Almost immediately, DOE set about to circumvent White House opposition. However, this time the plan was more subtle and downright subversive, in the strict sense of the term.
In early 1996 (while O'Leary was still secretary), DOE announced another major program redirection, the centerpiece of which was a new milestone called a "Viability Assessment" to be completed by the fall of 1998. A concept entirely invented by DOE, with no basis in the legal, scientific or regulatory context for the Yucca Mountain program, the Viability Assessment was conceived as a means by which DOE could evaluate the project, not from the standpoint of legal and scientific "suitability," but from the perspective of what it will take to make Yucca Mountain work, i.e., make it "viable."
In fact, what DOE is in the process of engineering with its fiction of a "Viability Assessment" is nothing short of a palace coup. DOE clearly intends to shoehorn the president and the White House into a situation where, by endorsing the Viability Assessment, they endorse, in concept, the rule changes and resultant weakening of health and safety requirements for a repository contained in legislation still pending before Congress.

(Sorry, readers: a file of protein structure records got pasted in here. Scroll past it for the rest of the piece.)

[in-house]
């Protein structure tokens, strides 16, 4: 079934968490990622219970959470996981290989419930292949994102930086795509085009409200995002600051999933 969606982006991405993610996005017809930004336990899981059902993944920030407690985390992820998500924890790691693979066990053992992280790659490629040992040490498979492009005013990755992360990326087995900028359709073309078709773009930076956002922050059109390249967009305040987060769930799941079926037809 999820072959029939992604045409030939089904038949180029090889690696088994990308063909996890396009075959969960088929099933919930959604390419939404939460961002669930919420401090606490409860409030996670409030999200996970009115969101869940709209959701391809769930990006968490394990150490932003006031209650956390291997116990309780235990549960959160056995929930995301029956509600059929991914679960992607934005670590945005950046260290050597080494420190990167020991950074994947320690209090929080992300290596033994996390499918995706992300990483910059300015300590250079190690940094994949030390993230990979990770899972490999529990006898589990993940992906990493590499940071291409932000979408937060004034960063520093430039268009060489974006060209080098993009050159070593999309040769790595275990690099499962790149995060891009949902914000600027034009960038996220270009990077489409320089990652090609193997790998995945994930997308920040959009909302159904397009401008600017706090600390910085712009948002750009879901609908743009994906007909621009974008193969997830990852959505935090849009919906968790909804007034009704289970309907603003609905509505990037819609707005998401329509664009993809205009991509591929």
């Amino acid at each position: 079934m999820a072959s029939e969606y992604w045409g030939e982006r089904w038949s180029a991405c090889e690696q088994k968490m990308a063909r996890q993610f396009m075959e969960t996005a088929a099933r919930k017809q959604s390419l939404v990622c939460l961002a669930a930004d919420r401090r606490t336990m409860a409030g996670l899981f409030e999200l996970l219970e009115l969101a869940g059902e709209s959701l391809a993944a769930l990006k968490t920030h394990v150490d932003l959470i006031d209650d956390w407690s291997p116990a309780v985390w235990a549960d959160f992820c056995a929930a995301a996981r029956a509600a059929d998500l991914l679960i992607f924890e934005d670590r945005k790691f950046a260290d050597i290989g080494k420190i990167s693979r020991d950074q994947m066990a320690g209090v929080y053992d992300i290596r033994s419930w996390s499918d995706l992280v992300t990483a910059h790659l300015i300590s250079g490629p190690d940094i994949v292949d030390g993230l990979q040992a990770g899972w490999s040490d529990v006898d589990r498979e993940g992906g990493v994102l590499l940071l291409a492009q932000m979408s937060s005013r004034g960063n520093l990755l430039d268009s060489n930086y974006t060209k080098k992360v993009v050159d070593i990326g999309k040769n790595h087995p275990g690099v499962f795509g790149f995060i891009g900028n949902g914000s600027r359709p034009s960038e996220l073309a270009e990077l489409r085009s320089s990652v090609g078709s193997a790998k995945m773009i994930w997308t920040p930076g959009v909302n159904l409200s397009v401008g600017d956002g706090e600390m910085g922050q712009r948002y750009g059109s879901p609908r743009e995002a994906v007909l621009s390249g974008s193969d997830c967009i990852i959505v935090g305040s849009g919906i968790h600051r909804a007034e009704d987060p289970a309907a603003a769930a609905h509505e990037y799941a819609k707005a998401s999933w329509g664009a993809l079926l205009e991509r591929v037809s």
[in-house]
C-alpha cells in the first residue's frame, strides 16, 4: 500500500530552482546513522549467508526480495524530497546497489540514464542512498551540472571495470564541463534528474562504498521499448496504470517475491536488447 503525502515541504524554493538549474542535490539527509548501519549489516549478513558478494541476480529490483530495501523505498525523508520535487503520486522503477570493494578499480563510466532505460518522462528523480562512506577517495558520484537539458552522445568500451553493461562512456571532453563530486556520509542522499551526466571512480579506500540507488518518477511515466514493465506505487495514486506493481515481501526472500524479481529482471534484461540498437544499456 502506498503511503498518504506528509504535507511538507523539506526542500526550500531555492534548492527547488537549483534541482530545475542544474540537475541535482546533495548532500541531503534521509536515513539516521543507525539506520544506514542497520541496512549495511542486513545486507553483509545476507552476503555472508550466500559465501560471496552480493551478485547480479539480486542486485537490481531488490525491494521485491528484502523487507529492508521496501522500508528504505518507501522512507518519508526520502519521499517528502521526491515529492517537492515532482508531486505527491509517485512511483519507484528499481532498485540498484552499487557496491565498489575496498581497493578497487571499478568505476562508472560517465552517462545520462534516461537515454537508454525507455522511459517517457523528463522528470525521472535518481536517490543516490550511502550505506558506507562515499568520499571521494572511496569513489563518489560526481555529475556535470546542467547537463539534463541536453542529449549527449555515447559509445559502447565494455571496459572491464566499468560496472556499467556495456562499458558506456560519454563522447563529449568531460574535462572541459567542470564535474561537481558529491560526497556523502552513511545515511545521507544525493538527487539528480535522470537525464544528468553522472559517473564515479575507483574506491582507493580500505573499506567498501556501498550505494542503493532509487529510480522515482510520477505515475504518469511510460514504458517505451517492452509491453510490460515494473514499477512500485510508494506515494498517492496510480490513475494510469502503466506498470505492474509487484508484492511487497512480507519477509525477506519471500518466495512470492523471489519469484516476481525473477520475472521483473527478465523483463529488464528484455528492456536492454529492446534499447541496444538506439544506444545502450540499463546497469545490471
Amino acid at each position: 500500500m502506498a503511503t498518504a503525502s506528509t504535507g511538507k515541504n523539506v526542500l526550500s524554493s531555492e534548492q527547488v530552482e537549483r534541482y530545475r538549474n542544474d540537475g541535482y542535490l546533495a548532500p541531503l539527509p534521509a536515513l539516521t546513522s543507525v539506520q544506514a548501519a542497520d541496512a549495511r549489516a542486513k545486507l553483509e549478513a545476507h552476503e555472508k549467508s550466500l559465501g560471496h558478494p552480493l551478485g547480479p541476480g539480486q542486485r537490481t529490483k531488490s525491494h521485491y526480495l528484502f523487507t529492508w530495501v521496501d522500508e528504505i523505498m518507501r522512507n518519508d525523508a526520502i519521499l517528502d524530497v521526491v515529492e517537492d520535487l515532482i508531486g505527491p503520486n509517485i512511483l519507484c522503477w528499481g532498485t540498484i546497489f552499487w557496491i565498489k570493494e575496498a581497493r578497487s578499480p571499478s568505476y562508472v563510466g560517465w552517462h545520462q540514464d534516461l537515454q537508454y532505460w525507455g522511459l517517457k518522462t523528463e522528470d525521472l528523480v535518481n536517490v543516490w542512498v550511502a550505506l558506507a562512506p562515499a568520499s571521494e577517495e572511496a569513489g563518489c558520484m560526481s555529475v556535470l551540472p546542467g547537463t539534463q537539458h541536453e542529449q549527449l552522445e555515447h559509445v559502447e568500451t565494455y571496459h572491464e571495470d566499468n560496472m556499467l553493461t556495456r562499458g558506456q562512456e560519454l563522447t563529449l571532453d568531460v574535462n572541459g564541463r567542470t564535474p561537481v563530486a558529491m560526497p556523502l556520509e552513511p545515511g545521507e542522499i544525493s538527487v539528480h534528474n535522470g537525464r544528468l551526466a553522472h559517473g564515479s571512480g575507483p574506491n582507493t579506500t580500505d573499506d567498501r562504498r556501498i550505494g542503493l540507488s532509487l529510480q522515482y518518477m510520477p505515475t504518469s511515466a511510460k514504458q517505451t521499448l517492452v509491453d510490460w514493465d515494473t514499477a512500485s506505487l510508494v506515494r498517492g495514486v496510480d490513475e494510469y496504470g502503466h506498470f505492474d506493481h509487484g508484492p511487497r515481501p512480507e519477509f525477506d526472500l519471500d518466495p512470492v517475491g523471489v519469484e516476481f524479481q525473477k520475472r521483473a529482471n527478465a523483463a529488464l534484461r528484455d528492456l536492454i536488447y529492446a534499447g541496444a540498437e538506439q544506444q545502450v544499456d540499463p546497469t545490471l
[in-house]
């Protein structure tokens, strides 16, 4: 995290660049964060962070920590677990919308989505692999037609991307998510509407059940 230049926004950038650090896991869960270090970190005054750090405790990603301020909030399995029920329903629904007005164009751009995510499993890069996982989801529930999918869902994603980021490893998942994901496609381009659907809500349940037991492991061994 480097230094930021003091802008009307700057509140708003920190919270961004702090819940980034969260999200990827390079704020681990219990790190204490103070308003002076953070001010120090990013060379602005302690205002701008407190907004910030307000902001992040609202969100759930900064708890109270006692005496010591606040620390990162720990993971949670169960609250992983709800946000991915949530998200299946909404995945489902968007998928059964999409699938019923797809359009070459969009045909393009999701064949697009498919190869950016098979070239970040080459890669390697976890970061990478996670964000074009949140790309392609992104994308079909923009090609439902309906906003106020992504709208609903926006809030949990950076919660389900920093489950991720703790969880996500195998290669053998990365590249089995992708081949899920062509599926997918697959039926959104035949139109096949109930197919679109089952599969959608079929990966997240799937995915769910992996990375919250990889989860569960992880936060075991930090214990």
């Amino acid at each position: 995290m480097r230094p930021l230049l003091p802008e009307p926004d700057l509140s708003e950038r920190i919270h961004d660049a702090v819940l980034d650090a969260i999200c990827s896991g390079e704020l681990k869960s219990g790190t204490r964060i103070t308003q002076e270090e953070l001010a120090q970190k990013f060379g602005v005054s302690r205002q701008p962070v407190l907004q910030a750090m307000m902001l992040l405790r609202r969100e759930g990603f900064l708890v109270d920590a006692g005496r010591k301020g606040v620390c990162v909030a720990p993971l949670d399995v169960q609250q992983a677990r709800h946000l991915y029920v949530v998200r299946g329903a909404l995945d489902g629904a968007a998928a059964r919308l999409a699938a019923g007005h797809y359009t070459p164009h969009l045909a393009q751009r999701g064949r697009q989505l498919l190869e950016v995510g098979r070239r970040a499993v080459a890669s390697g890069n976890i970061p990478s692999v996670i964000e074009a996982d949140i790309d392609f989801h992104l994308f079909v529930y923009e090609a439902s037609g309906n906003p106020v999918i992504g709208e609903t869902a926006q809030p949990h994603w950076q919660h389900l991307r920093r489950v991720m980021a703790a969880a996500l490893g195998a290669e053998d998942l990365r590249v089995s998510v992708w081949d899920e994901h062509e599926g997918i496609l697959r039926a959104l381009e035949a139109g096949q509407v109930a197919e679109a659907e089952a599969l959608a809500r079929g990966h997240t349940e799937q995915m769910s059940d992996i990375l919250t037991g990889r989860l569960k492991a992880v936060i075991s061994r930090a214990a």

In the final analysis, DOE still desperately wants the legislation that the president has promised to veto and is willing to manipulate the White House and the entire federal regulatory structure to get it, regardless of the health and safety consequences.
Already, both the U.S. General Accounting Office and the presidentially appointed Nuclear Waste Technical Review Board are on to DOE's game. Both bodies have criticized the Viability Assessment, noting that there is little real data about the conditions at Yucca Mountain, and that much of the existing data do not support
DOE's assertions. It makes little difference what DOE concludes in the assessment. Having confidence in the project's "viability" will be impossible without lots more data.
It is one thing for DOE to conspire with pro-Yucca Mountain senators and representatives on legislation that the administration openly opposes. It is quite another for a federal agency to engage in the kind of gamesmanship designed to mislead the president and the White House that the Viability Assessment represents.
|Readers Note: This Editorial Opinion was jointly published by the Las Vegas Review Journal and the Las Vegas Sun. The opinion was published on Saturday, August 23, 1997.|